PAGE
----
The hot-stove league in national politics is in a tizzy about whether President Obama will move to the center in the next two years. Most in Washington say he will because he must.
I say he won't because he can't. You have to be a centrist to really move to the center, and if the last two years prove anything, it is that Obama's definitely not a centrist.
The yes-he-will crowd has concluded that GOP control of the House forces Obama to make compromises. They point to the income-tax deal that kept rates fixed for two years, even though Obama pledged to raise rates on families earning above $250,000.
In truth, he had no choice. Because Republicans were united and Dems divided, he could either go along with the deal or risk a tax hike on everyone. The risk wasn't worth the fight.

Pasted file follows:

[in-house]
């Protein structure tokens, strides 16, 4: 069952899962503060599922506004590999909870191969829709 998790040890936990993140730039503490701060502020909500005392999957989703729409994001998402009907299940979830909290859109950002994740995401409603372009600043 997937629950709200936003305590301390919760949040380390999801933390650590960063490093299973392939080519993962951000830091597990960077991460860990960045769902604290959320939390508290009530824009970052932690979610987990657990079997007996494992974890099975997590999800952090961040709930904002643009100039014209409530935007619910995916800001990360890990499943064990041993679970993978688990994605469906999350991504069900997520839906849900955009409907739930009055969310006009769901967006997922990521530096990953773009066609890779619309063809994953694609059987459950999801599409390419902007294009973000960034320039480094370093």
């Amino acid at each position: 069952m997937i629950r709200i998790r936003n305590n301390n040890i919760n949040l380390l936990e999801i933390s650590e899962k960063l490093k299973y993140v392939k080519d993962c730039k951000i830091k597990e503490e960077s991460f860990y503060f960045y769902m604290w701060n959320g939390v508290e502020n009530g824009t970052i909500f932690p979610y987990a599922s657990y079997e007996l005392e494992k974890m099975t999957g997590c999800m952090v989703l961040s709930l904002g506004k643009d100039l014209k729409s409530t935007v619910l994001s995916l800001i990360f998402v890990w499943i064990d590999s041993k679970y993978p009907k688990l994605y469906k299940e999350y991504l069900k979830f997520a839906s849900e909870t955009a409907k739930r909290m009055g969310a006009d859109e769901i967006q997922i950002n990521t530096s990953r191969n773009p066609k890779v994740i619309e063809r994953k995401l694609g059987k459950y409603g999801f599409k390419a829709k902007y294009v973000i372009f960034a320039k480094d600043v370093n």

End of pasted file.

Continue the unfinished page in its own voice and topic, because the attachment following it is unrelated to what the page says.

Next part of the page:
But few other issues have such immediate consequences, so Obama will be able to pick and choose and use the bully pulpit to declare victory when it suits him. As he said himself, he is "itchin' for a fight" with the GOP, which is music to the liberal wing of his party.
Of course, rhetorically, he will sometimes suggest he's a centrist, as he did in the 2008 campaign, but that will be just for show.
His re-election depends on getting just enough independents to believe he's a centrist while letting lefties know he's still with them. In other words, he has to fool some of the people all the time.
Michael Goodwin is a New York Post columnist and Fox News contributor. To continue reading his column on additional topics, click here.